Scottish and Southern Electricity Networks (SSEN), operating as Scottish Hydro Electric Transmission under licence, has today submitted to energy regulator, OFGEM, a ‘Final Needs Case’ for a subsea cable transmission link from Orkney to the Scottish mainland.
The network reinforcement is required to enable renewable generation seeking to connect on Orkney access to the GB market, allowing Orkney to unlock its vast renewables potential.
Orkney has become one of Britain’s leading centres for innovation in renewable energy and is home to some of Europe’s greatest renewable resources, from onshore wind to wave and tidal.
Following the significant growth in small-scale renewable electricity generation over recent years, the existing Orkney electricity network is at full capacity and no further generation can connect without significant network reinforcements.
SSEN’s analysis shows that the ‘tipping point’ to justify the investment for the first cable is no more than 70MW, the point at which the cost of the investment is exceeded by the benefits of the renewable energy supplied to energy consumers. Its analysis has been assessed by both National Grid, as the System Operator, and independent economic consultants.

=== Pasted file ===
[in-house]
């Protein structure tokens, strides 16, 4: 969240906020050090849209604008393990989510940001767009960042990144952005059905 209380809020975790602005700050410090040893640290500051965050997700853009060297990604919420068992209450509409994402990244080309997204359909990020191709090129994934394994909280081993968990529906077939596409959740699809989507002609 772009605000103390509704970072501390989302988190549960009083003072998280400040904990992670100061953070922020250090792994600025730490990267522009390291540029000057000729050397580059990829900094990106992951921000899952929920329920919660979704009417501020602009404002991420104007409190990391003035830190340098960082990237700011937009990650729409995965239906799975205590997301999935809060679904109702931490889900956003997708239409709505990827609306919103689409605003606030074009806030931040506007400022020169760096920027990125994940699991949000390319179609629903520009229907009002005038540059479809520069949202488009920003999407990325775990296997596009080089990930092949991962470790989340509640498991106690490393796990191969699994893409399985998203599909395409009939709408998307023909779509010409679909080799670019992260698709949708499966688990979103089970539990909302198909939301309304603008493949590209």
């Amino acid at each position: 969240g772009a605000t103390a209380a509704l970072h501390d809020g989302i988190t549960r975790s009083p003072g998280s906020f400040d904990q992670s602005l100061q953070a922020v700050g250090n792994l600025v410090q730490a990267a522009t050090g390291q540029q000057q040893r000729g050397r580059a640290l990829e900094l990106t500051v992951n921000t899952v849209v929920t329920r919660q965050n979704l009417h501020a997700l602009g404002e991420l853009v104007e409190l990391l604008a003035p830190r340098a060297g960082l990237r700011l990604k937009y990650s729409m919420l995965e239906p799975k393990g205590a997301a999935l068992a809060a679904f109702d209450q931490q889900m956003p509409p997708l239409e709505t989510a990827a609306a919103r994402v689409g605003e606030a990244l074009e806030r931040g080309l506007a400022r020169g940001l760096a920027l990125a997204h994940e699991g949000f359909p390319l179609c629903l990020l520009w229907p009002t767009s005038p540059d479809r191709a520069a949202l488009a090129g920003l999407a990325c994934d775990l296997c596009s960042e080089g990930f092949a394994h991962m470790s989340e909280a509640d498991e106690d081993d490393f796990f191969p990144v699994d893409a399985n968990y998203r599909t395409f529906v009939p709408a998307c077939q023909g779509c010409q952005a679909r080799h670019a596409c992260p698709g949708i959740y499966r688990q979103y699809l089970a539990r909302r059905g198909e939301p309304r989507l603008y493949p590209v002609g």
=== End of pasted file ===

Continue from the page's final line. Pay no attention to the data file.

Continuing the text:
SSEN is therefore requesting a conditional approval of the Needs Case from Ofgem subject to demonstration that 70MW of generation has been committed to by developers.
Pending regulatory approval, SSEN’s proposed solution would deliver a phased approach to reinforcement, which will initially deliver a single 220kV subsea cable in October 2022, followed by a second cable of similar specification once further generation has committed and the economic case has been made for the further investment.
Dave Gardner, Director of Transmission, said: “After developing several proposals to provide a transmission reinforcement to Orkney over the years, submitting our Needs Case to Ofgem for regulatory approval is an important milestone.
“We strongly believe our proposals for Orkney represent a strong and compelling economic case for reinforcement and the best possible opportunity to unlock Orkney’s renewable potential. We now look forward to working constructively with Ofgem as they review our submission.”
The network infrastructure required to provide the transmission connection to Orkney is currently in development and is subject to planning approval.
The existing electricity network is a distribution network operating at 33kV or below, and the Islands are connected to mainland Scotland by two 33kV subsea cables installed in 1982 and 1998 respectively between Rackwick Bay on Hoy, and Murkle Bay near Thurso.
These cables have a total capacity of 40MW and the currently connected generation in Orkney uses all of the available export capacity in the existing 33kV cables.
The new Orkney connector would provide a new transmission connection between Caithness and the Orkney Islands, and associated onshore infrastructure required to support this connection.
6 Mar 2018